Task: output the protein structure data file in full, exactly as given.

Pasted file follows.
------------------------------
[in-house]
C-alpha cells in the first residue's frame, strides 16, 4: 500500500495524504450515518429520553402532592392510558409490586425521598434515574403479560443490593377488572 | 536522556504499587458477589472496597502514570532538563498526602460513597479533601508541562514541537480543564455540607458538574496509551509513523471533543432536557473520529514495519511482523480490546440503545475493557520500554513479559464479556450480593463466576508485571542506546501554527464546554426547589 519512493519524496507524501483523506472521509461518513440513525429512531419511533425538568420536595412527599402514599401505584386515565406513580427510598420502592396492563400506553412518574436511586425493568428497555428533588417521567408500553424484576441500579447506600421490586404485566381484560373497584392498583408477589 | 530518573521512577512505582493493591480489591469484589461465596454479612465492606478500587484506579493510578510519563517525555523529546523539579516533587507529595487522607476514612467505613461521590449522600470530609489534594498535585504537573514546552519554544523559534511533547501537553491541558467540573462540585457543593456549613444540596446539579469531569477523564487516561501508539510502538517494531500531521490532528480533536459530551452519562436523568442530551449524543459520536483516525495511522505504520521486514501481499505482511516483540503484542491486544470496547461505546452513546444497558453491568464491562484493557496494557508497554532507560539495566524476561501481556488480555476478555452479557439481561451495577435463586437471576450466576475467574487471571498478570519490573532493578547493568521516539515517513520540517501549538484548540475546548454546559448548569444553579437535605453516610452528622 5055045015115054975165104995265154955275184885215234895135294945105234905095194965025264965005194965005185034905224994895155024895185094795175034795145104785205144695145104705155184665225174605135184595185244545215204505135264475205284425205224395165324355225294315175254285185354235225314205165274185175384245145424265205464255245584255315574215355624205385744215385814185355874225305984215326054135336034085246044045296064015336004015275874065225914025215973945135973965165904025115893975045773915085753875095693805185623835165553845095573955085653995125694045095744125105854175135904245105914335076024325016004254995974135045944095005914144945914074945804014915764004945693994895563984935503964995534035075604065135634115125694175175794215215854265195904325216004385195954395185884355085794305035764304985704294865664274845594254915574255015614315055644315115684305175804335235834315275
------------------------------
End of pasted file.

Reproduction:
[in-house]
C-alpha cells in the first residue's frame, strides 16, 4: 500500500495524504450515518429520553402532592392510558409490586425521598434515574403479560443490593377488572 | 536522556504499587458477589472496597502514570532538563498526602460513597479533601508541562514541537480543564455540607458538574496509551509513523471533543432536557473520529514495519511482523480490546440503545475493557520500554513479559464479556450480593463466576508485571542506546501554527464546554426547589 519512493519524496507524501483523506472521509461518513440513525429512531419511533425538568420536595412527599402514599401505584386515565406513580427510598420502592396492563400506553412518574436511586425493568428497555428533588417521567408500553424484576441500579447506600421490586404485566381484560373497584392498583408477589 | 530518573521512577512505582493493591480489591469484589461465596454479612465492606478500587484506579493510578510519563517525555523529546523539579516533587507529595487522607476514612467505613461521590449522600470530609489534594498535585504537573514546552519554544523559534511533547501537553491541558467540573462540585457543593456549613444540596446539579469531569477523564487516561501508539510502538517494531500531521490532528480533536459530551452519562436523568442530551449524543459520536483516525495511522505504520521486514501481499505482511516483540503484542491486544470496547461505546452513546444497558453491568464491562484493557496494557508497554532507560539495566524476561501481556488480555476478555452479557439481561451495577435463586437471576450466576475467574487471571498478570519490573532493578547493568521516539515517513520540517501549538484548540475546548454546559448548569444553579437535605453516610452528622 5055045015115054975165104995265154955275184885215234895135294945105234905095194965025264965005194965005185034905224994895155024895185094795175034795145104785205144695145104705155184665225174605135184595185244545215204505135264475205284425205224395165324355225294315175254285185354235225314205165274185175384245145424265205464255245584255315574215355624205385744215385814185355874225305984215326054135336034085246044045296064015336004015275874065225914025215973945135973965165904025115893975045773915085753875095693805185623835165553845095573955085653995125694045095744125105854175135904245105914335076024325016004254995974135045944095005914144945914074945804014915764004945693994895563984935503964995534035075604065135634115125694175175794215215854265195904325216004385195954395185884355085794305035764304985704294865664274845594254915574255015614315055644315115684305175804335235834315275